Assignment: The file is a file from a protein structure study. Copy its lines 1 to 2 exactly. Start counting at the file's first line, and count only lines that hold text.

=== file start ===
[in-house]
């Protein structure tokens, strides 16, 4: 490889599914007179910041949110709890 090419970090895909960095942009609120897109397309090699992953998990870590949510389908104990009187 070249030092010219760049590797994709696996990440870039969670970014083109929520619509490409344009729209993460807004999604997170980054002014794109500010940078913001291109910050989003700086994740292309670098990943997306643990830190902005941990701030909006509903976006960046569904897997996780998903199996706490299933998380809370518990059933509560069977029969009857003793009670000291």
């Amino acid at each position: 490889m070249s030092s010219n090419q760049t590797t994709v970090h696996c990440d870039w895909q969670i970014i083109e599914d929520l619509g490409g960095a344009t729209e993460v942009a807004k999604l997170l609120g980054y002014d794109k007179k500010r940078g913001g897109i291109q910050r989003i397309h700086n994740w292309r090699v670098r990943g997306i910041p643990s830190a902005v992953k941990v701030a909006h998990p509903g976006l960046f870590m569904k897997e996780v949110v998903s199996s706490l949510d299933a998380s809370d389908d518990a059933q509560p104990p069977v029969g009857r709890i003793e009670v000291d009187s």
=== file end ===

[in-house]
């Protein structure tokens, strides 16, 4: 490889599914007179910041949110709890 090419970090895909960095942009609120897109397309090699992953998990870590949510389908104990009187 070249030092010219760049590797994709696996990440870039969670970014083109929520619509490409344009729209993460807004999604997170980054002014794109500010940078913001291109910050989003700086994740292309670098990943997306643990830190902005941990701030909006509903976006960046569904897997996780998903199996706490299933998380809370518990059933509560069977029969009857003793009670000291």